Following his fifth season as an assistant coach for the Michigan football team, Greg Mattison lost the second senior class of defensive linemen that he recruited — the first that he recruited entirely.

But he came out of it OK. He has a deeper, more experienced and perhaps more talented group to work with this fall.

“There’s a great deal of talent, a great deal of experience,” Mattison said Friday. “I’m very excited about it, and with that excitement goes the expectations for me, for them and for us.”

The defensive line suffered one major loss when end Willie Henry declared for the NFL Draft early in January. But it returns a trio of fifth-year seniors in Chris Wormley, Matt Godin and Ryan Glasgow that Mattison has coached for their entire careers.

Redshirt junior Maurice Hurst and redshirt sophomore Bryan Mone add depth, and senior Taco Charlton could fill Henry’s spot, putting the defensive line in a position to be even better in 2016.

That’s the product of years of fruitful recruiting by Mattison, and the coach has raised his expectations every year accordingly.

“They know me, that if a guy shows that he has talent, then I’m going to expect him to get all the way to the top of that talent,” Mattison said. “Sometimes things that might be acceptable (in) some places are still not acceptable. I’m always after them for perfection. I want them to be as good as I know they can be.”

And Mattison is already grooming the next crop of young defensive linemen, including redshirt sophomore Chase Winovich — a former fullback and linebacker — redshirt freshman Shelton Johnson and early enrollee Carlo Kemp. They’ll be joined by five-star recruit Rashan Gary this summer.

Starting last week during the Wolverines’ Spring Break trip to Florida, the team split practices between older and younger players, with two hours for each group individually and two hours for both together. The two hours with just the younger players allowed the coaches more time to develop them without going over the NCAA-mandated time limit.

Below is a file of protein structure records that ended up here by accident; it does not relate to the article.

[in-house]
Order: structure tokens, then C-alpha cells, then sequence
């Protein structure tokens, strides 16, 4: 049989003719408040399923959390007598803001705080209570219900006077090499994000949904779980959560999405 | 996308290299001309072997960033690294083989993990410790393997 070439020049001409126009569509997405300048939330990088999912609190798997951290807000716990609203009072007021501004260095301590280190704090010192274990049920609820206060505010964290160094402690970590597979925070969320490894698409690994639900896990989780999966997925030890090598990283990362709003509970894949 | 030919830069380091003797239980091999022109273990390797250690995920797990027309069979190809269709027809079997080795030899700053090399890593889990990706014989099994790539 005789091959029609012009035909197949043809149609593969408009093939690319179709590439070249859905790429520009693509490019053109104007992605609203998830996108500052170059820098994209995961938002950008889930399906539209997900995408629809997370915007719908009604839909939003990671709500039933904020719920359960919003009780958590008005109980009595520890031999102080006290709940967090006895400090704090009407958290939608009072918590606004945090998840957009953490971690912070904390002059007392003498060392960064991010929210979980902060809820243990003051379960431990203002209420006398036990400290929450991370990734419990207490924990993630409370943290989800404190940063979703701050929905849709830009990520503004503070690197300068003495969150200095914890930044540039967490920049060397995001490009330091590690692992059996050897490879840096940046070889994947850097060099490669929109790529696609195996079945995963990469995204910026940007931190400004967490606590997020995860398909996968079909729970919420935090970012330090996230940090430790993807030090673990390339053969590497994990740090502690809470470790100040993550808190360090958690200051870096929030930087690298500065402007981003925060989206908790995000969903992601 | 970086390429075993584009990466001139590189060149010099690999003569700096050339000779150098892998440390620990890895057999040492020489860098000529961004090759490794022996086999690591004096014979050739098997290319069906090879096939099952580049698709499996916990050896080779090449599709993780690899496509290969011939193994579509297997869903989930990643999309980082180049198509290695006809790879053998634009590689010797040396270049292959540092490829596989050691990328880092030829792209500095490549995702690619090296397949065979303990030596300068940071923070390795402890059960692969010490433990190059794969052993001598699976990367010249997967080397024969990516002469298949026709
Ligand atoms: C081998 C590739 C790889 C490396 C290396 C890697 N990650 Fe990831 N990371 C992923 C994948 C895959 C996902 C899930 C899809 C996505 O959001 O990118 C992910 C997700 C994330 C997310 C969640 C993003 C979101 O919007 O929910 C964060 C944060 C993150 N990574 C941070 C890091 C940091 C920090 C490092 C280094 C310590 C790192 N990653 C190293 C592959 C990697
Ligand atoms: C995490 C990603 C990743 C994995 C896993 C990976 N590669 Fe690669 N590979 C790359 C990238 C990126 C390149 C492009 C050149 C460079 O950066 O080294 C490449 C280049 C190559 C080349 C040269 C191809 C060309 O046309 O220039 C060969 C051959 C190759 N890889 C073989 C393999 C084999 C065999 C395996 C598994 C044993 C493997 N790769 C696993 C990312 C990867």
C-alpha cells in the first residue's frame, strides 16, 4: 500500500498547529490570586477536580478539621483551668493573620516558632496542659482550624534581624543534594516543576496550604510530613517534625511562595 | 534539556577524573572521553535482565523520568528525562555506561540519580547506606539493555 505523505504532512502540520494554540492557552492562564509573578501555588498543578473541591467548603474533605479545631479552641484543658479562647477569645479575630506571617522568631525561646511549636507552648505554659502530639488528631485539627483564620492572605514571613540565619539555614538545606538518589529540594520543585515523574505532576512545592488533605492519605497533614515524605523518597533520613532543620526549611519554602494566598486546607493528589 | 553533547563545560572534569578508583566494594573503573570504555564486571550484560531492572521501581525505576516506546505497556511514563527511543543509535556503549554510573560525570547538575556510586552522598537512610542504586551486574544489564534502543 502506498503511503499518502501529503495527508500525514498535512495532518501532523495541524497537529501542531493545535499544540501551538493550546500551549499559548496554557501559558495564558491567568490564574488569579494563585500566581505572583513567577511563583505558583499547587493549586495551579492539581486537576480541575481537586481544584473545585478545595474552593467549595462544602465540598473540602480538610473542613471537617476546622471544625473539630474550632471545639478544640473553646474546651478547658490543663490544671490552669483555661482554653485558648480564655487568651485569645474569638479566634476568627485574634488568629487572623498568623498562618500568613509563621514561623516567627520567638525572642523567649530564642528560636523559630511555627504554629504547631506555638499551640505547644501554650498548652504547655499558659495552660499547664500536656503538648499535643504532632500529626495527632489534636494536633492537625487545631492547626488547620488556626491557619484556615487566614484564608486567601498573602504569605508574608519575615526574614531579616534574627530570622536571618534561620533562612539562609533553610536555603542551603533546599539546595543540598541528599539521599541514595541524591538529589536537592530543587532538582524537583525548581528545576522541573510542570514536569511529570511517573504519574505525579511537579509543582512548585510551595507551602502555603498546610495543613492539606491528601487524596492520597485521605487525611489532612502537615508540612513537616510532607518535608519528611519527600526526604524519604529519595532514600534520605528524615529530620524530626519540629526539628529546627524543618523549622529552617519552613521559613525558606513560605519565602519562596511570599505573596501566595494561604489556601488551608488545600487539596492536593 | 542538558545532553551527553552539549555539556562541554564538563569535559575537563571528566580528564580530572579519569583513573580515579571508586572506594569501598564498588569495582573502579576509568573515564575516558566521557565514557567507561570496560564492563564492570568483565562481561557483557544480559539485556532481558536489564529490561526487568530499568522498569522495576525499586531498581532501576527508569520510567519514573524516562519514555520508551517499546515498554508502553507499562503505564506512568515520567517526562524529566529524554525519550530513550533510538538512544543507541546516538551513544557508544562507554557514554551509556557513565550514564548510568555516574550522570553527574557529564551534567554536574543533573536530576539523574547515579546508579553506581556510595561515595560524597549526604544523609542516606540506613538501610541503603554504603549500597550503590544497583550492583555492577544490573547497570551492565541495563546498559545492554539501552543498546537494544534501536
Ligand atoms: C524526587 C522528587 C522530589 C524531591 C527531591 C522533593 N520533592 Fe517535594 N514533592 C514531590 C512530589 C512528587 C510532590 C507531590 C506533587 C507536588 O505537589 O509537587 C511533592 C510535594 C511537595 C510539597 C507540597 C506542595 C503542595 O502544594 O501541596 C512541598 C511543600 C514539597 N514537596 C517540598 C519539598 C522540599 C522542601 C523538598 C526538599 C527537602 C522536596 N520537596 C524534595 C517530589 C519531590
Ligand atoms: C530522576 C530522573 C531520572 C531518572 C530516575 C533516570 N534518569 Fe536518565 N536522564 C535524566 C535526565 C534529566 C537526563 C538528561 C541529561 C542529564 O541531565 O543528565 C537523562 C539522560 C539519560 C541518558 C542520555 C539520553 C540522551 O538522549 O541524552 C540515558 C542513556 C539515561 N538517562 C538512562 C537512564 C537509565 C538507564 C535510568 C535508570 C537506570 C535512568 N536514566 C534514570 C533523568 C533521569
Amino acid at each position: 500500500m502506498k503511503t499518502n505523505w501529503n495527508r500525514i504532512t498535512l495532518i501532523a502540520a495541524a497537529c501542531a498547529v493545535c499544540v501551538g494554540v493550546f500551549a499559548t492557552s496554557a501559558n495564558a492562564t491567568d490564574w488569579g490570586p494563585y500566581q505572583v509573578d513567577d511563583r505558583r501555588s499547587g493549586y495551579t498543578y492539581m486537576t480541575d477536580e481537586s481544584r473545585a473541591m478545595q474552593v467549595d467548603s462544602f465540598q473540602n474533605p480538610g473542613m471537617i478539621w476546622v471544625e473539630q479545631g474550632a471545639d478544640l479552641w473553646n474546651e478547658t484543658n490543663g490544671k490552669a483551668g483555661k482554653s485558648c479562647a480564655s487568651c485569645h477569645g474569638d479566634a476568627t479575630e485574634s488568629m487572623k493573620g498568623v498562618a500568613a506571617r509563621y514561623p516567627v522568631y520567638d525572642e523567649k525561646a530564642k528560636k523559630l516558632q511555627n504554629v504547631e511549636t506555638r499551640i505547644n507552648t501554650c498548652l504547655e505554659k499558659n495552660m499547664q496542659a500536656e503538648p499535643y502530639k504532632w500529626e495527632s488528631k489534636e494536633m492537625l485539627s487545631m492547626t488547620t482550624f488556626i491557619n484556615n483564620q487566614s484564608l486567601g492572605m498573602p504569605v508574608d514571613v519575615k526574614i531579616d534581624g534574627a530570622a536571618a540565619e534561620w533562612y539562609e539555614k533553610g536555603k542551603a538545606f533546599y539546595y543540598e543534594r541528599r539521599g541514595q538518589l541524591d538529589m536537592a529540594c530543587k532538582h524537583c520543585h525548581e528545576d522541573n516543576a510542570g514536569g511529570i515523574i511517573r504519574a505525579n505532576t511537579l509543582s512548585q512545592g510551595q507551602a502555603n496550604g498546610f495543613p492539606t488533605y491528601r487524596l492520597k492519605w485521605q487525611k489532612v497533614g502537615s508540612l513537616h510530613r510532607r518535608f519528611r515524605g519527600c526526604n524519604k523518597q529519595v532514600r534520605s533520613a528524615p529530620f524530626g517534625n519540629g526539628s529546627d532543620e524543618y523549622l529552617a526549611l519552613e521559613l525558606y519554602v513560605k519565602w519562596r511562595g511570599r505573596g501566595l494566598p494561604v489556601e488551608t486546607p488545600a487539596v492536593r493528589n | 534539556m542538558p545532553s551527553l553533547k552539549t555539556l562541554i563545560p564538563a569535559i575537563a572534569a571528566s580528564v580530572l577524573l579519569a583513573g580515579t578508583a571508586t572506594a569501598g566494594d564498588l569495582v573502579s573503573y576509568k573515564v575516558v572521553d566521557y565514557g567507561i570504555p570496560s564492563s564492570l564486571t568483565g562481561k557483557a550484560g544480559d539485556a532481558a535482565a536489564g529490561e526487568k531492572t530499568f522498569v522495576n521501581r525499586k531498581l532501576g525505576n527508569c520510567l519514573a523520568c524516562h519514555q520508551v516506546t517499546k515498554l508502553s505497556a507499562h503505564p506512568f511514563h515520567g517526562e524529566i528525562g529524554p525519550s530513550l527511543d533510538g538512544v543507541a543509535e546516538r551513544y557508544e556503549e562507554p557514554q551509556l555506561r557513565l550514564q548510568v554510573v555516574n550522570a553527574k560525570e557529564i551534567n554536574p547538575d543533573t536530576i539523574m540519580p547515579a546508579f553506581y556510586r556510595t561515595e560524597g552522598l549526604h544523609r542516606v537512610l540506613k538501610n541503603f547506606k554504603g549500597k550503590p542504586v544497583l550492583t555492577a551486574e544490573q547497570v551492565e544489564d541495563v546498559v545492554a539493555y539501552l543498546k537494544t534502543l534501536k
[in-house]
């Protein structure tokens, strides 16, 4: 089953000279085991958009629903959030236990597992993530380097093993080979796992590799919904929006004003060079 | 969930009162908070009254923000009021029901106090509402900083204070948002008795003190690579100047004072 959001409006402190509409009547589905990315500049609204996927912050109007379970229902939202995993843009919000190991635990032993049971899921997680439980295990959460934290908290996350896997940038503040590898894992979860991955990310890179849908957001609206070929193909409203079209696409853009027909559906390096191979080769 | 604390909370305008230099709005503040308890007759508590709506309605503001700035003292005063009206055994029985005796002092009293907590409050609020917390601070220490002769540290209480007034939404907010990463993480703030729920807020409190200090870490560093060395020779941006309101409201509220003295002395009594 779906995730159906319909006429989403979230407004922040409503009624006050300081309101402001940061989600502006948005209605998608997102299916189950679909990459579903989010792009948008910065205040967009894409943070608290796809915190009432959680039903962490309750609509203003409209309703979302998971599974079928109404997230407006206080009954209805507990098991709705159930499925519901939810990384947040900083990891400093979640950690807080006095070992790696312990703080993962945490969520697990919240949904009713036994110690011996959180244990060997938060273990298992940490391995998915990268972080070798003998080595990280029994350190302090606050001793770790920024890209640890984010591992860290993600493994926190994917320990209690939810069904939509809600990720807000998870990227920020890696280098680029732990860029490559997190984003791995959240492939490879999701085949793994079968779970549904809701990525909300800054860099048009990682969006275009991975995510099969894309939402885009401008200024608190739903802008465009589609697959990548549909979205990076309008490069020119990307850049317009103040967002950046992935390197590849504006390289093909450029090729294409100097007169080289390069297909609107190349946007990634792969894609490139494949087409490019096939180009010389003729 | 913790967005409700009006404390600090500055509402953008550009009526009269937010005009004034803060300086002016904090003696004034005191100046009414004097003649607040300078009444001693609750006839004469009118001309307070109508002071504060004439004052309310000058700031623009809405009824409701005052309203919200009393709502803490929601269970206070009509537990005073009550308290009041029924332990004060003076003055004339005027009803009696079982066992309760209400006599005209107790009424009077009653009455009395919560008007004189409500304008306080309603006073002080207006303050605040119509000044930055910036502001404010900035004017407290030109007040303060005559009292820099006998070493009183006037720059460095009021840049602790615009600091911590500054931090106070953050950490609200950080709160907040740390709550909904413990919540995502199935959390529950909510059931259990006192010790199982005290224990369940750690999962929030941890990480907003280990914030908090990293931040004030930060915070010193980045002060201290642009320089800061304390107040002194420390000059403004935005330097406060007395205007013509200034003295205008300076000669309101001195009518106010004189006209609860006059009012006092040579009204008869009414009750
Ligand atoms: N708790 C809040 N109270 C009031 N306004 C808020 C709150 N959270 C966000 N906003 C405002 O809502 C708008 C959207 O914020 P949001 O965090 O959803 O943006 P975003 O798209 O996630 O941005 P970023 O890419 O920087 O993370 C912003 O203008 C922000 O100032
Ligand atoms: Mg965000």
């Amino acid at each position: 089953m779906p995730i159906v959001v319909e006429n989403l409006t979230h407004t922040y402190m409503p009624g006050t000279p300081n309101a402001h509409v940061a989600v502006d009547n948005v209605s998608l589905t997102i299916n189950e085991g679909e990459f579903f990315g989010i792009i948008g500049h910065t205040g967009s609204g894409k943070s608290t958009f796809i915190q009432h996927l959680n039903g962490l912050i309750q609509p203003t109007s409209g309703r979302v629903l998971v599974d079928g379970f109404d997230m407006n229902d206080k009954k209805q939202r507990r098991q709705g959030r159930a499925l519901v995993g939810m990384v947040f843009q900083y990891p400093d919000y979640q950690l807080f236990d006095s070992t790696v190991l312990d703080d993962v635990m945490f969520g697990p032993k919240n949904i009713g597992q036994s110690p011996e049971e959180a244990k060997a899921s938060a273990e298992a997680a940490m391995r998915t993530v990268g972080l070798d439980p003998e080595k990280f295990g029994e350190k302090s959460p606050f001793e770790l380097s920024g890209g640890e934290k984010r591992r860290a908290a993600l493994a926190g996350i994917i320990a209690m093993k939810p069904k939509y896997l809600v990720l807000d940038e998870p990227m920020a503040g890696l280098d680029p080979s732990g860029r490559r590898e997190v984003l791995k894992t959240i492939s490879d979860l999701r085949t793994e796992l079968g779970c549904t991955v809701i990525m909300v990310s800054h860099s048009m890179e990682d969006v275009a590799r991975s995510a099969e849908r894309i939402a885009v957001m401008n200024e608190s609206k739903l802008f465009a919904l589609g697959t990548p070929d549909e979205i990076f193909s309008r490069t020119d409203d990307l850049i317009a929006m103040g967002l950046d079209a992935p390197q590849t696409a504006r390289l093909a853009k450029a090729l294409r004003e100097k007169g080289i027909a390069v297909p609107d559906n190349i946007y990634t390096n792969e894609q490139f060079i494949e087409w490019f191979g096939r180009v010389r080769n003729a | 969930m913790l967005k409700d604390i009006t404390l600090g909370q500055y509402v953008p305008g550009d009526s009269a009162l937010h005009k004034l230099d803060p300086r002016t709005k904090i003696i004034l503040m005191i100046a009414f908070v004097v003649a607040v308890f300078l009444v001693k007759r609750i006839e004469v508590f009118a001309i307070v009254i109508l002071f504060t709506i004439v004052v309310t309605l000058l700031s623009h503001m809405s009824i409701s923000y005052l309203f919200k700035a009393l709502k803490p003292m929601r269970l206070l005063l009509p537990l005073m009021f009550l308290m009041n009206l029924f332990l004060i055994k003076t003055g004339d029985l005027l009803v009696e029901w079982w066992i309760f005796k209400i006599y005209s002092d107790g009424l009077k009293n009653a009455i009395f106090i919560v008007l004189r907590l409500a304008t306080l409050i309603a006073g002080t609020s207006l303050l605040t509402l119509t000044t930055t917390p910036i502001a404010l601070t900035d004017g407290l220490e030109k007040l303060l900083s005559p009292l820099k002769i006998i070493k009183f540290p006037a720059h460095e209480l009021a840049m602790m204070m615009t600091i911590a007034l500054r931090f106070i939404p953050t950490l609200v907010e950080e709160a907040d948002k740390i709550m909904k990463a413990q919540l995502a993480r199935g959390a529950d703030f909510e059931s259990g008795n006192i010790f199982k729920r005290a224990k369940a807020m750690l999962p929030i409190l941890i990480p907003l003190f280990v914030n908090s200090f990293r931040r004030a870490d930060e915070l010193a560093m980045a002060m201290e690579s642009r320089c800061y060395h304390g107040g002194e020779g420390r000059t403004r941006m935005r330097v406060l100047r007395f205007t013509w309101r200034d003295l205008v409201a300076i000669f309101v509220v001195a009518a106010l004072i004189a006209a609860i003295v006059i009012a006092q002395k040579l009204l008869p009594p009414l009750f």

“There’s not a substitute for experience, but the way we split practices gives you a chance to work very close with a young guy,” Mattison said, “where if you’ve got a regular practice, you’re concentrating more on the older guys.”

In part because of three long-term injuries last season — to Mone, Glasgow and graduated defensive end Mario Ojemudia — the Wolverines cultivated plenty of depth on the defensive line, to which they may be able to add this season. Mattison expressed the importance of that effort because of the proliferation of up-tempo spread offenses, which are designed to tire out the defense.

With so many players back after having success last season, the Wolverines have been optimistic about their line going forward, but Mattison said he avoids anointing a unit so soon.

“The thing I would say to them is let’s just show it on the field, let’s not talk about it,” Mattison said. “Let’s let somebody else decide that. We’re going to go out there and play the best we can, and when it’s all done, when the season’s over and everything’s done, then let’s judge this defensive line. But let’s not talk about it a year before we play.”

NOTES: Winovich continues to work at defensive end, and Mattison said he’s coming along and that he would have played him in the Citrus Bowl victory against Florida if the defense had been on the field more in the fourth quarter. … Mattison also said Gary can play either defensive tackle or defensive end but will start out at end. “The thing that’s so exciting about Rashan is you can watch a highlight type, and you can watch entire games, and it’s the same thing,” Mattison said. “This young man really is consistent on trying to play the way you want him to play. He’s also very intelligent, very high-character.”

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